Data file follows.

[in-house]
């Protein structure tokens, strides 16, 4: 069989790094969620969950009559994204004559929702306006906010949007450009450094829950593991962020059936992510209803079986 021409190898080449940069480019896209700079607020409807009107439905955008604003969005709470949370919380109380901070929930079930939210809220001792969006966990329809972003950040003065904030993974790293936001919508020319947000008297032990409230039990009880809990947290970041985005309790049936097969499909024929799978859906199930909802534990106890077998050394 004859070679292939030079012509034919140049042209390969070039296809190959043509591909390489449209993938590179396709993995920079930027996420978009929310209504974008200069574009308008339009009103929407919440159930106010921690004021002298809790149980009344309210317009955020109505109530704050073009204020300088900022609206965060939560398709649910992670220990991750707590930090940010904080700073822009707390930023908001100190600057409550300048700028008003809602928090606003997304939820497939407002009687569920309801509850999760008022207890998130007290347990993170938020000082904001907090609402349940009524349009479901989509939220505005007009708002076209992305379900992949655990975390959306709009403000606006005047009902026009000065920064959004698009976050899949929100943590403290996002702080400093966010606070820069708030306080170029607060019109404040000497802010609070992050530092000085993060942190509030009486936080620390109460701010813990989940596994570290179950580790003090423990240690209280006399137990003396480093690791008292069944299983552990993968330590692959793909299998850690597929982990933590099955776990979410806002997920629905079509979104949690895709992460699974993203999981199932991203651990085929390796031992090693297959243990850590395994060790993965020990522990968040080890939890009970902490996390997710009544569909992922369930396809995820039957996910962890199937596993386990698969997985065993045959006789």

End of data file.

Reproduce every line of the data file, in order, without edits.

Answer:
[in-house]
């Protein structure tokens, strides 16, 4: 069989790094969620969950009559994204004559929702306006906010949007450009450094829950593991962020059936992510209803079986 021409190898080449940069480019896209700079607020409807009107439905955008604003969005709470949370919380109380901070929930079930939210809220001792969006966990329809972003950040003065904030993974790293936001919508020319947000008297032990409230039990009880809990947290970041985005309790049936097969499909024929799978859906199930909802534990106890077998050394 004859070679292939030079012509034919140049042209390969070039296809190959043509591909390489449209993938590179396709993995920079930027996420978009929310209504974008200069574009308008339009009103929407919440159930106010921690004021002298809790149980009344309210317009955020109505109530704050073009204020300088900022609206965060939560398709649910992670220990991750707590930090940010904080700073822009707390930023908001100190600057409550300048700028008003809602928090606003997304939820497939407002009687569920309801509850999760008022207890998130007290347990993170938020000082904001907090609402349940009524349009479901989509939220505005007009708002076209992305379900992949655990975390959306709009403000606006005047009902026009000065920064959004698009976050899949929100943590403290996002702080400093966010606070820069708030306080170029607060019109404040000497802010609070992050530092000085993060942190509030009486936080620390109460701010813990989940596994570290179950580790003090423990240690209280006399137990003396480093690791008292069944299983552990993968330590692959793909299998850690597929982990933590099955776990979410806002997920629905079509979104949690895709992460699974993203999981199932991203651990085929390796031992090693297959243990850590395994060790993965020990522990968040080890939890009970902490996390997710009544569909992922369930396809995820039957996910962890199937596993386990698969997985065993045959006789």